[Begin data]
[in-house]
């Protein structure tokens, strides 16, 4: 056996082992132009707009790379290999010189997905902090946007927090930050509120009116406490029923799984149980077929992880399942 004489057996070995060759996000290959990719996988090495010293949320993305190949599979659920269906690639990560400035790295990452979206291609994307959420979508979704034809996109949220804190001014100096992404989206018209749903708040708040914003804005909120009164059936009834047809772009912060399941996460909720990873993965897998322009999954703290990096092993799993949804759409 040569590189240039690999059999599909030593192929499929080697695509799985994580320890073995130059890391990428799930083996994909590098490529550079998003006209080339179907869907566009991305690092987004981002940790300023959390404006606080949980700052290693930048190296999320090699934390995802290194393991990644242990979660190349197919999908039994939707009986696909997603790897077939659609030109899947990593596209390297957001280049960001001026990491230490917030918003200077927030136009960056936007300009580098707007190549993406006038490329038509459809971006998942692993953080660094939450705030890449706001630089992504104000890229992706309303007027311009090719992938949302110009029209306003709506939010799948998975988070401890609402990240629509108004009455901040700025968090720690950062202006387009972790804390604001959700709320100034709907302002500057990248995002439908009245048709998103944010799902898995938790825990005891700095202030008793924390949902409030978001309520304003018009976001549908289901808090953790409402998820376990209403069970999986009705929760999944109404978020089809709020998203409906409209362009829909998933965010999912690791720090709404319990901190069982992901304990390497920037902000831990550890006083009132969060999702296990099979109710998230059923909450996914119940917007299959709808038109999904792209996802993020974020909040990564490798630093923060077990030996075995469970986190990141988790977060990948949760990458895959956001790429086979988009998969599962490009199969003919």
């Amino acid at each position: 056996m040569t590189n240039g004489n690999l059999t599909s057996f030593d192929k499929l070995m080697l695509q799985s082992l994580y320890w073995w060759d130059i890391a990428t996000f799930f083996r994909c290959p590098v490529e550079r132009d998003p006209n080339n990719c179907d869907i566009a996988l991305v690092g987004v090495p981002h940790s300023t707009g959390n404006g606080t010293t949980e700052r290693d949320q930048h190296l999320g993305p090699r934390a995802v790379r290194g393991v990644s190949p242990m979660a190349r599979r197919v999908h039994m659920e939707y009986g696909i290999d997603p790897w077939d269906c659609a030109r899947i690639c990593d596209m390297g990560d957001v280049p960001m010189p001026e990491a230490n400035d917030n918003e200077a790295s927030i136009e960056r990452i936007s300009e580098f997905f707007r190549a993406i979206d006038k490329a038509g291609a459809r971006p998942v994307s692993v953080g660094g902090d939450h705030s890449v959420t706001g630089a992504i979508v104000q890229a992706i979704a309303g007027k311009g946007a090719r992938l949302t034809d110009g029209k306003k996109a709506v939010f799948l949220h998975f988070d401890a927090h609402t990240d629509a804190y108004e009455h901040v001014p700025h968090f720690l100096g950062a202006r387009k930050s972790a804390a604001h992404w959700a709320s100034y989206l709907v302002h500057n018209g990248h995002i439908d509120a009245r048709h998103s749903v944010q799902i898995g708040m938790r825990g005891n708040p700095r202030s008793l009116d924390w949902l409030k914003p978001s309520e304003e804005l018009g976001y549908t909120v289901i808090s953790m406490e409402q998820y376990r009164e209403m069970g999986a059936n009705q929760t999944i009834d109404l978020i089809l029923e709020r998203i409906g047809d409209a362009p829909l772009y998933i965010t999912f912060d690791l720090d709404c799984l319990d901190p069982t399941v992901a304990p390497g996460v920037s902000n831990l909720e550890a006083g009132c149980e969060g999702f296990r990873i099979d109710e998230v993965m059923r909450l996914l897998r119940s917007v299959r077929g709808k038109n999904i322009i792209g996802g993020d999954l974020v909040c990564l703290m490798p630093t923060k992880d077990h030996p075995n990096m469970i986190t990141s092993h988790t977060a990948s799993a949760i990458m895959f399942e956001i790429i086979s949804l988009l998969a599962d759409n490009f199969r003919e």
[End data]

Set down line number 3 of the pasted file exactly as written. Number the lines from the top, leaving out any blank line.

């Amino acid at each position: 056996m040569t590189n240039g004489n690999l059999t599909s057996f030593d192929k499929l070995m080697l695509q799985s082992l994580y320890w073995w060759d130059i890391a990428t996000f799930f083996r994909c290959p590098v490529e550079r132009d998003p006209n080339n990719c179907d869907i566009a996988l991305v690092g987004v090495p981002h940790s300023t707009g959390n404006g606080t010293t949980e700052r290693d949320q930048h190296l999320g993305p090699r934390a995802v790379r290194g393991v990644s190949p242990m979660a190349r599979r197919v999908h039994m659920e939707y009986g696909i290999d997603p790897w077939d269906c659609a030109r899947i690639c990593d596209m390297g990560d957001v280049p960001m010189p001026e990491a230490n400035d917030n918003e200077a790295s927030i136009e960056r990452i936007s300009e580098f997905f707007r190549a993406i979206d006038k490329a038509g291609a459809r971006p998942v994307s692993v953080g660094g902090d939450h705030s890449v959420t706001g630089a992504i979508v104000q890229a992706i979704a309303g007027k311009g946007a090719r992938l949302t034809d110009g029209k306003k996109a709506v939010f799948l949220h998975f988070d401890a927090h609402t990240d629509a804190y108004e009455h901040v001014p700025h968090f720690l100096g950062a202006r387009k930050s972790a804390a604001h992404w959700a709320s100034y989206l709907v302002h500057n018209g990248h995002i439908d509120a009245r048709h998103s749903v944010q799902i898995g708040m938790r825990g005891n708040p700095r202030s008793l009116d924390w949902l409030k914003p978001s309520e304003e804005l018009g976001y549908t909120v289901i808090s953790m406490e409402q998820y376990r009164e209403m069970g999986a059936n009705q929760t999944i009834d109404l978020i089809l029923e709020r998203i409906g047809d409209a362009p829909l772009y998933i965010t999912f912060d690791l720090d709404c799984l319990d901190p069982t399941v992901a304990p390497g996460v920037s902000n831990l909720e550890a006083g009132c149980e969060g999702f296990r990873i099979d109710e998230v993965m059923r909450l996914l897998r119940s917007v299959r077929g709808k038109n999904i322009i792209g996802g993020d999954l974020v909040c990564l703290m490798p630093t923060k992880d077990h030996p075995n990096m469970i986190t990141s092993h988790t977060a990948s799993a949760i990458m895959f399942e956001i790429i086979s949804l988009l998969a599962d759409n490009f199969r003919e």